As with writing DataFrames to customs formats, to use a third-party sink, you can specify the full class name of the sink. Since you need to specify the full class name of the format, you need to ensure that any instance of the SinkProvider can update the model—and since you can’t get access to the sink object that gets constructed—you need to make the model outside of the sink.

object SimpleStreamingNaiveBayes {  
  val model = new StreamingNaiveBayes()
}

class StreamingNaiveBayesSinkProvider extends ForeachDatasetSinkProvider {  
  override def func(df: DataFrame) {
    val spark = df.sparkSession
    SimpleStreamingNaiveBayes.model.update(df)
  }
}

You can use the custom sink shown above to integrate machine learning into Structured Streaming while you are waiting for Spark ML to be updated with Structured Streaming.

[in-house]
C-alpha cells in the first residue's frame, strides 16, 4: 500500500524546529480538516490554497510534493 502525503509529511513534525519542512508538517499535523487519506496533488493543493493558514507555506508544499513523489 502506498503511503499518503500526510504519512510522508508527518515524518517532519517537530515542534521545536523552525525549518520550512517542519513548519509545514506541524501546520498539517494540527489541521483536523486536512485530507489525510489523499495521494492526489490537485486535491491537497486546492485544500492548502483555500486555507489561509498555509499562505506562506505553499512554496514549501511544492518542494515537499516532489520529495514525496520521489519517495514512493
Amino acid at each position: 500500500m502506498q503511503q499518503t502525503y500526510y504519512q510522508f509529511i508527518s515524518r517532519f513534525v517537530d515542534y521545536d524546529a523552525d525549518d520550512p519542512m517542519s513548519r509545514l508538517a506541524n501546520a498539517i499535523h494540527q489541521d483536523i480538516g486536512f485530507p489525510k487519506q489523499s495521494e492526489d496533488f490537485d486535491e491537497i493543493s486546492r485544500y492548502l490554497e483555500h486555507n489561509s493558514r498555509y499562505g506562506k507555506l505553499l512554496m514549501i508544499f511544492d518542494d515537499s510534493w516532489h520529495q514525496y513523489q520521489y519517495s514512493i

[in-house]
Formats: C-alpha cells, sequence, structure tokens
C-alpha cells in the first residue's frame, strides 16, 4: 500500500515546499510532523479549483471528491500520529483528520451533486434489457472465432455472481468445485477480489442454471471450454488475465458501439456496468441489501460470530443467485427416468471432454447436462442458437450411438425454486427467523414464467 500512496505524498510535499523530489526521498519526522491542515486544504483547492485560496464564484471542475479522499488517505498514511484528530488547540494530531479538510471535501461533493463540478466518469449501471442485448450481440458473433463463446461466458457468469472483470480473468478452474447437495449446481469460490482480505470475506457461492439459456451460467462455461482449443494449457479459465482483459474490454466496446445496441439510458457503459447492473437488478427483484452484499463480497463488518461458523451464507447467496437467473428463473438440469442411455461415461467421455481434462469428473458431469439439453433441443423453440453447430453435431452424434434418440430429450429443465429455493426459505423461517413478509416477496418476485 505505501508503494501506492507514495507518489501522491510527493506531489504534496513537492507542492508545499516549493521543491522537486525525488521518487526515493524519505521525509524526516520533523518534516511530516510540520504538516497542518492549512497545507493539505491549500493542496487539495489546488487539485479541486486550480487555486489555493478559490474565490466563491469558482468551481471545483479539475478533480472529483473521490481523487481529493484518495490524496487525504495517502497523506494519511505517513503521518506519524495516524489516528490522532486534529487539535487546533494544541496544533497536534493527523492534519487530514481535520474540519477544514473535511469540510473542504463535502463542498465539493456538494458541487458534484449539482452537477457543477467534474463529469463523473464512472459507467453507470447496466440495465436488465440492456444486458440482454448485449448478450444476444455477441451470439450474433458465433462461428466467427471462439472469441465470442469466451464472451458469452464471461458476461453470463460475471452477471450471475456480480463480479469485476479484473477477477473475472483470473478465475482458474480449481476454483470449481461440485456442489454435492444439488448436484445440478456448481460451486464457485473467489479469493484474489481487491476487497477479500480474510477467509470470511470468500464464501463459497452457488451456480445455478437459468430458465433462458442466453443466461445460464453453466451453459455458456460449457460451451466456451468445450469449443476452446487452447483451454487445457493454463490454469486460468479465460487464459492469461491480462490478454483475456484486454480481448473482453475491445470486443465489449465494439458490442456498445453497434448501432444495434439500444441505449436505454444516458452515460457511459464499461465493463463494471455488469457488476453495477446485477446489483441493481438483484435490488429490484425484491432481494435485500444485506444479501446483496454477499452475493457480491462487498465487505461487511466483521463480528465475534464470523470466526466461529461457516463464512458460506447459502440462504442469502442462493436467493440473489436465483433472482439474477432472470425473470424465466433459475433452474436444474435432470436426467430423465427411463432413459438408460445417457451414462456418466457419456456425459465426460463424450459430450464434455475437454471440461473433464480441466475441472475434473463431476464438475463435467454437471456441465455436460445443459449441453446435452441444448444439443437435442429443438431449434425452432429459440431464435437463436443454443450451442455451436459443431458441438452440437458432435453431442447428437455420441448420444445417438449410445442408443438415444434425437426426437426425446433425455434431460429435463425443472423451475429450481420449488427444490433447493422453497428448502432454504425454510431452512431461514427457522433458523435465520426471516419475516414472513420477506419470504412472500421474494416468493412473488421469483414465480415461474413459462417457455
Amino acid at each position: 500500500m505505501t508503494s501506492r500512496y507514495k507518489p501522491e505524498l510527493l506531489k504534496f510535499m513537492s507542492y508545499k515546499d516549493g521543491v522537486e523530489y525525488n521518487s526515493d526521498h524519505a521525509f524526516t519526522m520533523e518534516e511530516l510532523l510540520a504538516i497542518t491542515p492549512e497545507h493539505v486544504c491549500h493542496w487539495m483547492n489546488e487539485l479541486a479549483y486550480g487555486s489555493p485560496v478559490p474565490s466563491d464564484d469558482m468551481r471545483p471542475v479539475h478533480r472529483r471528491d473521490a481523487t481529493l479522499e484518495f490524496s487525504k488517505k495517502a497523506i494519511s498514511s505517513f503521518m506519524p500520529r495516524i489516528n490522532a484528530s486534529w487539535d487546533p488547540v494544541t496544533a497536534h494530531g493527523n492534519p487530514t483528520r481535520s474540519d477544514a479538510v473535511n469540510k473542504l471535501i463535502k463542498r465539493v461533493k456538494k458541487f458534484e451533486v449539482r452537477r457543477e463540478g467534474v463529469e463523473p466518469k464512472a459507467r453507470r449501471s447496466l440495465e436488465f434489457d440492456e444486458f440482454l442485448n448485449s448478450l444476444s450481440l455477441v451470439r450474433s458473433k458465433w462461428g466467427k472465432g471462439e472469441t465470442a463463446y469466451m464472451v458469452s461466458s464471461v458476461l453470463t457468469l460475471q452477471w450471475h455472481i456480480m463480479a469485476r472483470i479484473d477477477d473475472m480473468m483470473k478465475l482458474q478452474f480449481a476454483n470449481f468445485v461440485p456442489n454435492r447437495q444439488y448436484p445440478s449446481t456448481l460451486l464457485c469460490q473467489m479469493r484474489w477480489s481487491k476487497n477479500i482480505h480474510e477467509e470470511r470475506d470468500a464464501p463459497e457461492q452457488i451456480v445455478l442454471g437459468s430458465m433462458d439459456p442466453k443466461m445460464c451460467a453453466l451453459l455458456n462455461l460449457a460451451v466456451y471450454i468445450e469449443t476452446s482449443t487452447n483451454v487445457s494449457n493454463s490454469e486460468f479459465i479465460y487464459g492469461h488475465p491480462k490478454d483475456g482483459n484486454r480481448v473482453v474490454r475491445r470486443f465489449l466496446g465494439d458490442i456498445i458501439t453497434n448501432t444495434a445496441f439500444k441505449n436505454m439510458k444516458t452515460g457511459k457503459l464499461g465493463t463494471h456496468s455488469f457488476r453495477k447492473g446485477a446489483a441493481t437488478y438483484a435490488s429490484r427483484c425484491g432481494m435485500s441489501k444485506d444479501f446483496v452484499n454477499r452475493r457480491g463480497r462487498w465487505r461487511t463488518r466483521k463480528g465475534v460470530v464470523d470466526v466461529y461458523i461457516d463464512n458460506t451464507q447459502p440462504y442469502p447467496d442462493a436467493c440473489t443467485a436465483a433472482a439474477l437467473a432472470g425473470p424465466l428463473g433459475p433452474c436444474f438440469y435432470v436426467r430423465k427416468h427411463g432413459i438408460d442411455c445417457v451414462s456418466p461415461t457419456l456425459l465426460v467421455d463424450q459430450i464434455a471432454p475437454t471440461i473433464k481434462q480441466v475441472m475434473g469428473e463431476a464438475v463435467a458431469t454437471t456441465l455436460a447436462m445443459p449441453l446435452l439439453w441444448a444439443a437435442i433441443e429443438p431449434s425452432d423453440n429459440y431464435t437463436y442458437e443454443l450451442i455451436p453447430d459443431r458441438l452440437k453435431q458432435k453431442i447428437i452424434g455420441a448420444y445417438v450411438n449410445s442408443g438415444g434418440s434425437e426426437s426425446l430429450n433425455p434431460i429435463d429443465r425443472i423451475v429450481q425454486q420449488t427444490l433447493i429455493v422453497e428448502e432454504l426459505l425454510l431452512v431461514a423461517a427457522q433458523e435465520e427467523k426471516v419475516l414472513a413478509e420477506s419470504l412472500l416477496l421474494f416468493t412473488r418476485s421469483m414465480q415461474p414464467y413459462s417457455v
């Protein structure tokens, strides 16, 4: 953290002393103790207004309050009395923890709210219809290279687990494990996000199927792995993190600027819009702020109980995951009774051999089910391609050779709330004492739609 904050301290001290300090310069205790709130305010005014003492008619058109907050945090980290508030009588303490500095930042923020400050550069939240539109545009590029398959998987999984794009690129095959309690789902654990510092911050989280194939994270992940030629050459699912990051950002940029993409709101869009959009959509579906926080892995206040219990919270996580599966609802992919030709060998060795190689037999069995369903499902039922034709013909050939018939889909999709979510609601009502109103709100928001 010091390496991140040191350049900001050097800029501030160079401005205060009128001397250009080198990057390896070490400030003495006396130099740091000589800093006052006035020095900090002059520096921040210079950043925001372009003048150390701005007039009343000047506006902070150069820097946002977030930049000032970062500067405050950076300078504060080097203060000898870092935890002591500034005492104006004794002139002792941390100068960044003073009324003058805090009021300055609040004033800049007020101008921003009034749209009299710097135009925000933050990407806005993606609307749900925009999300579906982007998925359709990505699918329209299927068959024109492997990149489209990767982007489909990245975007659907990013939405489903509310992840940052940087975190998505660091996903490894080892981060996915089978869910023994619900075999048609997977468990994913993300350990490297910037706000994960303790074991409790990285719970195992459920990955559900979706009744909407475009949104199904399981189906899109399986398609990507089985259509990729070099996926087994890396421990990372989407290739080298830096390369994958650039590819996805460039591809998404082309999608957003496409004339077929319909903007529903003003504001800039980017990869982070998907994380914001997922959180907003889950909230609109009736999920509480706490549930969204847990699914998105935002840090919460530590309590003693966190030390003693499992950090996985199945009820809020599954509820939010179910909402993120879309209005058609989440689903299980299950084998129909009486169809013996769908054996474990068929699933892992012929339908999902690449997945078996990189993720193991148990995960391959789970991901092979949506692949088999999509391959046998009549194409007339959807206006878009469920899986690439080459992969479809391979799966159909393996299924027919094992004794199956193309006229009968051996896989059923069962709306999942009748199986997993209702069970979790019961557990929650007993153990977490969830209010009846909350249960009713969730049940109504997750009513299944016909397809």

// Train using the model inside SimpleStreamingNaiveBayes object
  // - if called on multiple streams all streams will update the same model :(
  // or would except if not for the hard coded query name preventing multiple
  // of the same running.
  def train(ds: Dataset[_]) = {
    ds.writeStream.format(
      "com.highperformancespark.examples.structuredstreaming." +
        "StreamingNaiveBayesSinkProvider")
      .queryName("trainingnaiveBayes")
      .start()
  }

If you are willing to throw caution to the wind, you can access some Spark internals to construct a sink that behaves more like the original foreachRDD. If you are interested in custom sink support, you can follow SPARK-16407 or this PR.

The cool part is, regardless of whether you want to access the internal Spark APIs, you can now handle batch updates in the same way Spark’s earlier streaming machine learning is implemented.

While this certainly isn't ready for production usage, you can see that the Structured Streaming API offers a number of different ways it can be extended to support machine learning.

You can learn more in High Performance Spark: Best Practices for Scaling and Optimizing Apache Spark.

Follow Holden on Twitter: @holdenkarau